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  • Medium

    Oil, found painting, found drawing, lace, wood, envelope, found letter, fabric, photographs, printed reproductions, toweling, and newspaper on wood structure with brick, string, fork, softball, nail, metal hinges, and wood door

  • Dimensions

    Part A: Wooden wall hanging structure: 72 3/4 x 48 x 12 in. (184.79 x 121.92 x 30.48 cm)Each (Part B: Brick): 8 x 4 x 2 in. (20.32 x 10.16 x 5.08 cm)

  • Accession number


  • Object label

    Robert Rauschenberg classified Interview as a Combine, which he defined as a work that combines the mediums of painting and sculpture, in that it both hangs on the wall and projects into three-dimensional space. Rauschenberg’s Combines also recombine ordinary found objects. Art critic Leo Steinberg likened them to printing press “flatbeds,” or any surface (tabletop, studio floor, bulletin board) on which heterogeneous materials can be scattered. Interview includes photographs, a fork, a softball, various fabrics, smears of oil paint, inexpensive art prints, and scraps of wood, among many other bits of detritus, set within a loose grid. Art historians continue to debate whether a Combine like Interview alludes to urban redevelopment in downtown New York, as signaled by the brick and cast-off door, or to art’s classical past, as indicated by the reproduction of a painting of Galatea, a mythological subject, in the center, or whether it is purposefully incoherent, offering nonsense accumulations that thwart interpretation.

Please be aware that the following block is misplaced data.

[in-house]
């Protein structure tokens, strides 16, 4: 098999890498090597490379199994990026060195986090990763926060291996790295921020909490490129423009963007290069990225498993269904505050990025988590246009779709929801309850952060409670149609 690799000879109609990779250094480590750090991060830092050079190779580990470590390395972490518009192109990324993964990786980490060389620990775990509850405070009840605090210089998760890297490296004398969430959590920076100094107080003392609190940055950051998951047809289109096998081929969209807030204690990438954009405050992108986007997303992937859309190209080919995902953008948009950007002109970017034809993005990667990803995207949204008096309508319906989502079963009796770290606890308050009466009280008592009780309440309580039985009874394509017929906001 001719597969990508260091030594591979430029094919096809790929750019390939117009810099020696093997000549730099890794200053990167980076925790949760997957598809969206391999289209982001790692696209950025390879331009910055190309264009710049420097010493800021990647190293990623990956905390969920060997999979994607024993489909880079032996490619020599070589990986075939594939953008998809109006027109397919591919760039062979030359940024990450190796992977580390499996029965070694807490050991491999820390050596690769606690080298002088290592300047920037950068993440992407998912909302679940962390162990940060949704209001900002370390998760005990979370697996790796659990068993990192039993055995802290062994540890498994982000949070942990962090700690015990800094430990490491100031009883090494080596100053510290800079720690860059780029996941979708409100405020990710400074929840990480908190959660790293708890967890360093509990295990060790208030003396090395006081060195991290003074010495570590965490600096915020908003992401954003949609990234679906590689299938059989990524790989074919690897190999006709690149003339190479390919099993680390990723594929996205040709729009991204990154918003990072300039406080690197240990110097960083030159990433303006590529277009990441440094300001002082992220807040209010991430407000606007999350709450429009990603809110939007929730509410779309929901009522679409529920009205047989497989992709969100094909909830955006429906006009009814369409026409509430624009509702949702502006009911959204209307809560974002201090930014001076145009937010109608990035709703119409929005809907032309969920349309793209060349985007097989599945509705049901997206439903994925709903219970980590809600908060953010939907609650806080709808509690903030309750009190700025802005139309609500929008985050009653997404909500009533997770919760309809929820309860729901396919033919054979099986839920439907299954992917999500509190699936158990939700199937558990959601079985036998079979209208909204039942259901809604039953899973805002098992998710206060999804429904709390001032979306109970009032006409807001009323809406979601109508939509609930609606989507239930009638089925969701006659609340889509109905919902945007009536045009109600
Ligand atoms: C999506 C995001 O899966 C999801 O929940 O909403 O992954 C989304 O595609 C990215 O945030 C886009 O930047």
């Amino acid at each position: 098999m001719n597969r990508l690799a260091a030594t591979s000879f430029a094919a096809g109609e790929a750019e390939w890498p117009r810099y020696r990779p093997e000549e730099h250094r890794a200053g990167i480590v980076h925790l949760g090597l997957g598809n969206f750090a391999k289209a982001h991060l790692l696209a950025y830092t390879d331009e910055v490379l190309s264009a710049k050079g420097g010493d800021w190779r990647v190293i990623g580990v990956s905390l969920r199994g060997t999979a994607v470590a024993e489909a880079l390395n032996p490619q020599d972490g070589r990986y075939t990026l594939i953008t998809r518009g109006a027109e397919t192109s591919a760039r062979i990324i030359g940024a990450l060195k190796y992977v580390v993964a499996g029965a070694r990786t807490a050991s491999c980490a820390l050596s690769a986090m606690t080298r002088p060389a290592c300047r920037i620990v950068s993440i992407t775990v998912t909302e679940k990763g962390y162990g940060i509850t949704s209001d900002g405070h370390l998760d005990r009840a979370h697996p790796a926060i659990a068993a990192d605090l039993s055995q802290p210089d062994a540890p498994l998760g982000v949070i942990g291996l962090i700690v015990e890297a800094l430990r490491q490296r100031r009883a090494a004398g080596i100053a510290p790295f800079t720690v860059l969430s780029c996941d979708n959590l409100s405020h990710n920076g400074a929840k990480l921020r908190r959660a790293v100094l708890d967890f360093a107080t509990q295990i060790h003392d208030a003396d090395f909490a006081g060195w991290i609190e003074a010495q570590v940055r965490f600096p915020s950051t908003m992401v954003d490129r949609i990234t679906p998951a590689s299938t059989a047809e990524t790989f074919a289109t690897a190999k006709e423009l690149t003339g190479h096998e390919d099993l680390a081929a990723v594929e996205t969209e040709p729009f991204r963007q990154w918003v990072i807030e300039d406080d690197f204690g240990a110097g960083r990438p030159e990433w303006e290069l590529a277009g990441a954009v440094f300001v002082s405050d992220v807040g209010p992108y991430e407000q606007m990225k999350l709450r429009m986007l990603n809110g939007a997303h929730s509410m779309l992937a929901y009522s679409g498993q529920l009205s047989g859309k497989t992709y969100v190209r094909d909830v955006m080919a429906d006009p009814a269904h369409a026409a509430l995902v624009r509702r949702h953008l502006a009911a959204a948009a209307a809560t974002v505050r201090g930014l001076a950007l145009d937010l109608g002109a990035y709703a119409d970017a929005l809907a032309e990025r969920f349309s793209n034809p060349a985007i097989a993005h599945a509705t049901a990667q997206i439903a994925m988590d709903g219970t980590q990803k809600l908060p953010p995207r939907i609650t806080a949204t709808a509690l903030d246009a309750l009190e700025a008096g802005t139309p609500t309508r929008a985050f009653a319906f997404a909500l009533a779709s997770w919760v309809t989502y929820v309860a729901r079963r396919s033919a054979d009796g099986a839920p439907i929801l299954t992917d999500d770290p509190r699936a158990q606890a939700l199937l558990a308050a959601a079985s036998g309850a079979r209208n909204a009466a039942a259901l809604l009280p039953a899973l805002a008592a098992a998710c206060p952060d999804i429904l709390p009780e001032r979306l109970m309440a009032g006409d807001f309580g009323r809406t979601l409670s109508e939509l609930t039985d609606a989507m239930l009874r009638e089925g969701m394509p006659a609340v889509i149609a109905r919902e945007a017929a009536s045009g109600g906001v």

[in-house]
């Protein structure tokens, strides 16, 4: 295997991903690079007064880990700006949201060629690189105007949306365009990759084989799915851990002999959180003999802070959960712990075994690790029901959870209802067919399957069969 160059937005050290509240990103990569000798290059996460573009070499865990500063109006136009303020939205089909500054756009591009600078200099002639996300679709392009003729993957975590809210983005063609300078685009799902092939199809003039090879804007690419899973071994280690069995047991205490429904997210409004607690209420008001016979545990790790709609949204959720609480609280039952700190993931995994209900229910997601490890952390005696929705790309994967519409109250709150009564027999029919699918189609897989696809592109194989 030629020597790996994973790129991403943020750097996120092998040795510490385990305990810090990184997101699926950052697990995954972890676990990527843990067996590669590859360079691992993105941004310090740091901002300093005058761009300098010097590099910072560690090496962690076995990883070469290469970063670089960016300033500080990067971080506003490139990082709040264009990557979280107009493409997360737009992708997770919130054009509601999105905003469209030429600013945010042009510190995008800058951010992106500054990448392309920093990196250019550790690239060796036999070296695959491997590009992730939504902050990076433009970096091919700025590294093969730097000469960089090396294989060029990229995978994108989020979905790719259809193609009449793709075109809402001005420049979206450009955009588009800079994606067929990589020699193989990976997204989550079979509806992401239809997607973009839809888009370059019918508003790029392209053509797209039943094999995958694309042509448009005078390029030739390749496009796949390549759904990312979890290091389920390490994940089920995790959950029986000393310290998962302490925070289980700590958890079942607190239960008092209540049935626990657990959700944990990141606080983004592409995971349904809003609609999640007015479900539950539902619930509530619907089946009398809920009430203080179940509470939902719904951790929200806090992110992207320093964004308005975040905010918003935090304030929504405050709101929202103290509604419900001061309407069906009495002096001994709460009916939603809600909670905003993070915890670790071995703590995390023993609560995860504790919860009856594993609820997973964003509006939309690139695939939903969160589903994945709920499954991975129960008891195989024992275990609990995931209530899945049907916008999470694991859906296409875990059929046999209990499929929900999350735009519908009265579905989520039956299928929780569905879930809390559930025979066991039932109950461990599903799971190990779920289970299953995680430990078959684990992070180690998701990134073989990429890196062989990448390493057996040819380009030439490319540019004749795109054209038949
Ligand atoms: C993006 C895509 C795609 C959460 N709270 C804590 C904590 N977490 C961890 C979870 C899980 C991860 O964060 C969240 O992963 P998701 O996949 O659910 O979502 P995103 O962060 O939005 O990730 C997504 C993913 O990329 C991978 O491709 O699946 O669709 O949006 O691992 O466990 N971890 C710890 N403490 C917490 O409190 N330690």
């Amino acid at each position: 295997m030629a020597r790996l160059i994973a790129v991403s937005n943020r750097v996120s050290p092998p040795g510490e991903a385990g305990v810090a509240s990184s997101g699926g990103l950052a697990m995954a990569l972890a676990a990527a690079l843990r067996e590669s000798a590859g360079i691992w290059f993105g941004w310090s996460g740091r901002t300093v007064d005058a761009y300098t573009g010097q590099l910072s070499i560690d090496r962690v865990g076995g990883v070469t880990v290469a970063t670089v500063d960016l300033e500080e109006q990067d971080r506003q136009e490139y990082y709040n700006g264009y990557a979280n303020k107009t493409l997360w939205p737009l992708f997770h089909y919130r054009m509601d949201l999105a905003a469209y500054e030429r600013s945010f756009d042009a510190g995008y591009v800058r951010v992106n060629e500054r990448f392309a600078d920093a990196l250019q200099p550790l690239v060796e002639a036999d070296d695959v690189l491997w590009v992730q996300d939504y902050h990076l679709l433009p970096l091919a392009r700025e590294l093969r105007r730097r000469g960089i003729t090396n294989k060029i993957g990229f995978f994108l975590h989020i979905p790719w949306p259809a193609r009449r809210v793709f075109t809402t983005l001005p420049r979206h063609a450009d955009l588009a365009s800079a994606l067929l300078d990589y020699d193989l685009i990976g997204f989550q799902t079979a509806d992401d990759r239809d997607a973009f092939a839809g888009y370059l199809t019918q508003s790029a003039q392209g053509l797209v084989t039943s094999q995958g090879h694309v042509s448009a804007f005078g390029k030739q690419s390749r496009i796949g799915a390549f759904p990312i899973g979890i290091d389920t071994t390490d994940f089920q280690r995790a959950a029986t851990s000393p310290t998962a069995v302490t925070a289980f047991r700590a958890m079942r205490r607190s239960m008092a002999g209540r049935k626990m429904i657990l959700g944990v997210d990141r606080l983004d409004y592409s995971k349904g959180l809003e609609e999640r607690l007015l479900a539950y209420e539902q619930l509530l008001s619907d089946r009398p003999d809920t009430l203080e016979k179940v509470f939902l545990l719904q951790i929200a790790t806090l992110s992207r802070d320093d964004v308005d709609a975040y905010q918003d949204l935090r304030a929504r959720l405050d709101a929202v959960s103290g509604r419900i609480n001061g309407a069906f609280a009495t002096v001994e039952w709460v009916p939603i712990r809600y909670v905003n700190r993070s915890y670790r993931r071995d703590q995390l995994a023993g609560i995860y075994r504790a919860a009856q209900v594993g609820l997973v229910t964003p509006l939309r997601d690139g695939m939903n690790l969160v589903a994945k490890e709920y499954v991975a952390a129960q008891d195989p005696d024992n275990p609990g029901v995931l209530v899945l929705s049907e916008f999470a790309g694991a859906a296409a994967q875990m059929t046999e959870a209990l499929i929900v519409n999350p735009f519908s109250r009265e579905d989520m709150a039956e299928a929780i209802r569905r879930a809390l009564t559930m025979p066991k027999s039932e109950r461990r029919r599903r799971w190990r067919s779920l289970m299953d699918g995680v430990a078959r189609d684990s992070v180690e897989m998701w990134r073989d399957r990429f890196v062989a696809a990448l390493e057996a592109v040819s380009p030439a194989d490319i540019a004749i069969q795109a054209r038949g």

Rauschenberg studied at Black Mountain College from 1948 to 1952.